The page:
Besides whether or not its a common enough situation is
> very application specific. I was planning to use
> matplotlib to display a complex layout. At the original
> scale, not much can be seen. There necessarily has to be
> a lot of scaling to see the details.
Well, it's not complex scaling that causes troubles. The case where
you see this failure is when you are drawing a connected line between
two points where one or both of the points is far outside the view
> Could you let me know which files in matplotlib have the
> code in question? I'll take a look then.
The two relevant methods are matplotlib.transforms.Transform.positions
and matplotlib.lines.Line2D._draw. I think the best place to start
would be in the latter function. Let the transform do it's thing and
then look for negative points.
Note there are two kinds of clipping in matplotlib: data clipping and
view clipping. data clipping removes data outside the view limits
before transpose and plotting. view clipping is a renderer operation
that prevents lines from being drawn outside the axes box. data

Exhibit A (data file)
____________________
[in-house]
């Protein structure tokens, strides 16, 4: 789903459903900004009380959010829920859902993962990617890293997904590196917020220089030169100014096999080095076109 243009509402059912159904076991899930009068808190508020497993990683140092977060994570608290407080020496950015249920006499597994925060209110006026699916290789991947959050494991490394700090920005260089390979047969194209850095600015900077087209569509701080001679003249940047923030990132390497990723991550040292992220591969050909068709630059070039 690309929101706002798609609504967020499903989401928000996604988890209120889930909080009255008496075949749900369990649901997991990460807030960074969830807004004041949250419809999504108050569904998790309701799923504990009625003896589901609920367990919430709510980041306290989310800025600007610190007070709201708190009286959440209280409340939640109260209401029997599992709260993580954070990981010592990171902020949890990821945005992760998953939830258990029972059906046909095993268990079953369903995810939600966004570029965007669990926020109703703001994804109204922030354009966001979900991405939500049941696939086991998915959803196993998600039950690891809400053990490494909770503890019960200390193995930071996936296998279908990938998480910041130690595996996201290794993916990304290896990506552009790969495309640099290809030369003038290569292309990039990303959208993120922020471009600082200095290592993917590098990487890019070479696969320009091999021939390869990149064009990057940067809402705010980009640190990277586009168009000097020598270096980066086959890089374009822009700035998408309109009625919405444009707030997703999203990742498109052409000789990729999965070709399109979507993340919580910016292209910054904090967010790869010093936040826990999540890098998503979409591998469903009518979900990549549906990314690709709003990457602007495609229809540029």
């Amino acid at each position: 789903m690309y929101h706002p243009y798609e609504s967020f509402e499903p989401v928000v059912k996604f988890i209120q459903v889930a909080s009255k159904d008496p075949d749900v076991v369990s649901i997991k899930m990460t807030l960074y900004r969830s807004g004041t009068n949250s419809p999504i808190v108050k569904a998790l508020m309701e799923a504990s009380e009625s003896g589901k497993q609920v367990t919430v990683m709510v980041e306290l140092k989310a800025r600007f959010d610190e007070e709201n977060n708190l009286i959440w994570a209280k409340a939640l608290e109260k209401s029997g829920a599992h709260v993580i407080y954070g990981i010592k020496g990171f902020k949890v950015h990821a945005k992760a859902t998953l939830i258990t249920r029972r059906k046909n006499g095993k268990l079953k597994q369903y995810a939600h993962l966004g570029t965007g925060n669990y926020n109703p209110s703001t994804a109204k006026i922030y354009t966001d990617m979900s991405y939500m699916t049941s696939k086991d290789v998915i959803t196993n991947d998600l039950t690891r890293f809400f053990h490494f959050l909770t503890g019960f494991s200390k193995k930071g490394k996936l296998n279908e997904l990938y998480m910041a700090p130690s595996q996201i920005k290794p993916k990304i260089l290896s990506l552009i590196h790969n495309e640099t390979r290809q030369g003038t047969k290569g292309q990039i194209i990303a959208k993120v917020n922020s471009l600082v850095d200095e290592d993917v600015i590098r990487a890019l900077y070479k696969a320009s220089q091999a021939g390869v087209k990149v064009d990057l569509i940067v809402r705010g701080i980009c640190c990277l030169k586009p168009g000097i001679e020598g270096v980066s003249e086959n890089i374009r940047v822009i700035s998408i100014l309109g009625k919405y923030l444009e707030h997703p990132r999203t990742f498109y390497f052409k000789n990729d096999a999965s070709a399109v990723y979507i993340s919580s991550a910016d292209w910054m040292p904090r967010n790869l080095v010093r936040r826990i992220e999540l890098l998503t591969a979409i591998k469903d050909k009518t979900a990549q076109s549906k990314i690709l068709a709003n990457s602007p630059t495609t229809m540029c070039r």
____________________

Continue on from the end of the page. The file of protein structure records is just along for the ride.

clipping would remove a point from a connected line outside the
viewport and prevent any part of that line from being drawn, even the
part in the view port. view clipping would only clip the part that
extends outside the viewport.
The decision to use one or the other is often motivated by
performance. Eg, if you want to plot a very large data set with only
a small fraction in the viewport (which I often do), you often want to
use data clipping to reduce the data set before transform and
rendering. If you normally plot data with limits near the viewport
limits you probably do not want the extra performance overhead and are
happy with just view clipping which gives the "usual" result. That is
why it's a configurable parameter.
In earlier versions of matplotlib data clipping was on by default so
data outside the view ports was removed. That is probably why we
didn't see this negative transform error earlier. But experiments
revealed that in the most common cases, data clipping did not provide
an extra performance benefit, and occasionally surprised users in
cases very similar to yours where one point of a connected line was
outside the viewport and the entire line was removed.
Given that negative display coords are essentially undefined (and
backend dependent) at this point, I'm going to re-enable data clipping
in the default matplotlibrc file, and I suggest most users do the
same. There may be modulo operations on data points very far outside
the data set that generate negative display values, or display values
far larger than the display limits, each of which could cause artifact
The ideal solution is yet to be found, but I'm open to suggestions and